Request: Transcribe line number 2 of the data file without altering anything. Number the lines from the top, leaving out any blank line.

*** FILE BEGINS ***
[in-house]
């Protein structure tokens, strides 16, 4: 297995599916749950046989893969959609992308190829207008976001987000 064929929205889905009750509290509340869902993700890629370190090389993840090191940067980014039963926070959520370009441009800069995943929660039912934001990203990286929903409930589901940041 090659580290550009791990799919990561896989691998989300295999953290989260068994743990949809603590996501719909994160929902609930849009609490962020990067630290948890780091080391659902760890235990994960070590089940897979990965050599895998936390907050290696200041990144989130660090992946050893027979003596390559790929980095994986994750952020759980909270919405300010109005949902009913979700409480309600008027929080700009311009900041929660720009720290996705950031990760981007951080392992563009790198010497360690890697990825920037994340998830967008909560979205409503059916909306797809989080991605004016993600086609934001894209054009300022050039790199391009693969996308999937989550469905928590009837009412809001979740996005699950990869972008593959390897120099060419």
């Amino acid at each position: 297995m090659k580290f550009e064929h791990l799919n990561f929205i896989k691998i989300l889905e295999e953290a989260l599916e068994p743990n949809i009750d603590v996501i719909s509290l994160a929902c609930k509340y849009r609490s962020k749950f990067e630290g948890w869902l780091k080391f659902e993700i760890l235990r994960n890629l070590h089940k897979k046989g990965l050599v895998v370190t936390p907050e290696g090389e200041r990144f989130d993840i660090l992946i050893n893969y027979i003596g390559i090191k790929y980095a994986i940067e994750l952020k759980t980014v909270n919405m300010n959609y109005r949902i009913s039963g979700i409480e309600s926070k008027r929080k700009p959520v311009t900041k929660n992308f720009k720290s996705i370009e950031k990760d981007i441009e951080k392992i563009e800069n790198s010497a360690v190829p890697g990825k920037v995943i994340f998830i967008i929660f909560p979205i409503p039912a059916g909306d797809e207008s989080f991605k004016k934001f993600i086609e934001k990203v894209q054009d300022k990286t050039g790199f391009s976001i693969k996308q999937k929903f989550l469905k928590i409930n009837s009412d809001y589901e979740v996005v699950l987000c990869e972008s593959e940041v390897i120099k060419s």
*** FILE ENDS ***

């Protein structure tokens, strides 16, 4: 297995599916749950046989893969959609992308190829207008976001987000 064929929205889905009750509290509340869902993700890629370190090389993840090191940067980014039963926070959520370009441009800069995943929660039912934001990203990286929903409930589901940041 090659580290550009791990799919990561896989691998989300295999953290989260068994743990949809603590996501719909994160929902609930849009609490962020990067630290948890780091080391659902760890235990994960070590089940897979990965050599895998936390907050290696200041990144989130660090992946050893027979003596390559790929980095994986994750952020759980909270919405300010109005949902009913979700409480309600008027929080700009311009900041929660720009720290996705950031990760981007951080392992563009790198010497360690890697990825920037994340998830967008909560979205409503059916909306797809989080991605004016993600086609934001894209054009300022050039790199391009693969996308999937989550469905928590009837009412809001979740996005699950990869972008593959390897120099060419």